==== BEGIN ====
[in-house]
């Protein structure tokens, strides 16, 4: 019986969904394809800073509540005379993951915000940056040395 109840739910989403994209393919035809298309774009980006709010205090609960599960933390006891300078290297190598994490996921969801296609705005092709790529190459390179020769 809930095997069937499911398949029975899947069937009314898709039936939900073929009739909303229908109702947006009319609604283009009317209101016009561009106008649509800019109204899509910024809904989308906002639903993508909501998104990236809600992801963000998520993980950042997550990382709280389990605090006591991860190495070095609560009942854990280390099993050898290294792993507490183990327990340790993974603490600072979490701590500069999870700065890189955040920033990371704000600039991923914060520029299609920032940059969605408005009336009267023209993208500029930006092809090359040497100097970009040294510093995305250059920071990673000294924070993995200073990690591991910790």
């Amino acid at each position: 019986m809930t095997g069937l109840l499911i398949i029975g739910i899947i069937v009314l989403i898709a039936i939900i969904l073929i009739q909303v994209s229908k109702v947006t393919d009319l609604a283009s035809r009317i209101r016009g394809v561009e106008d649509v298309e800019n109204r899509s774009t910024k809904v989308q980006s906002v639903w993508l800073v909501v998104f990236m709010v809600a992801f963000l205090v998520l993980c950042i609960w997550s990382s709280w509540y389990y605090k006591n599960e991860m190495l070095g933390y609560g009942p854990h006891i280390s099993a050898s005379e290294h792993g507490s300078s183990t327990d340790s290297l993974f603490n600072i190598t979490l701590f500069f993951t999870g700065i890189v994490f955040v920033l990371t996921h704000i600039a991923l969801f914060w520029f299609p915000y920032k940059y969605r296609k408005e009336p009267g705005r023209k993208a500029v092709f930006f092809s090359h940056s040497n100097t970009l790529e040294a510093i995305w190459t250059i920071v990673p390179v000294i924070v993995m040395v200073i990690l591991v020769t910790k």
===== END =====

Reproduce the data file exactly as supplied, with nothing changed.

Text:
[in-house]
């Protein structure tokens, strides 16, 4: 019986969904394809800073509540005379993951915000940056040395 109840739910989403994209393919035809298309774009980006709010205090609960599960933390006891300078290297190598994490996921969801296609705005092709790529190459390179020769 809930095997069937499911398949029975899947069937009314898709039936939900073929009739909303229908109702947006009319609604283009009317209101016009561009106008649509800019109204899509910024809904989308906002639903993508909501998104990236809600992801963000998520993980950042997550990382709280389990605090006591991860190495070095609560009942854990280390099993050898290294792993507490183990327990340790993974603490600072979490701590500069999870700065890189955040920033990371704000600039991923914060520029299609920032940059969605408005009336009267023209993208500029930006092809090359040497100097970009040294510093995305250059920071990673000294924070993995200073990690591991910790």
């Amino acid at each position: 019986m809930t095997g069937l109840l499911i398949i029975g739910i899947i069937v009314l989403i898709a039936i939900i969904l073929i009739q909303v994209s229908k109702v947006t393919d009319l609604a283009s035809r009317i209101r016009g394809v561009e106008d649509v298309e800019n109204r899509s774009t910024k809904v989308q980006s906002v639903w993508l800073v909501v998104f990236m709010v809600a992801f963000l205090v998520l993980c950042i609960w997550s990382s709280w509540y389990y605090k006591n599960e991860m190495l070095g933390y609560g009942p854990h006891i280390s099993a050898s005379e290294h792993g507490s300078s183990t327990d340790s290297l993974f603490n600072i190598t979490l701590f500069f993951t999870g700065i890189v994490f955040v920033l990371t996921h704000i600039a991923l969801f914060w520029f299609p915000y920032k940059y969605r296609k408005e009336p009267g705005r023209k993208a500029v092709f930006f092809s090359h940056s040497n100097t970009l790529e040294a510093i995305w190459t250059i920071v990673p390179v000294i924070v993995m040395v200073i990690l591991v020769t910790k």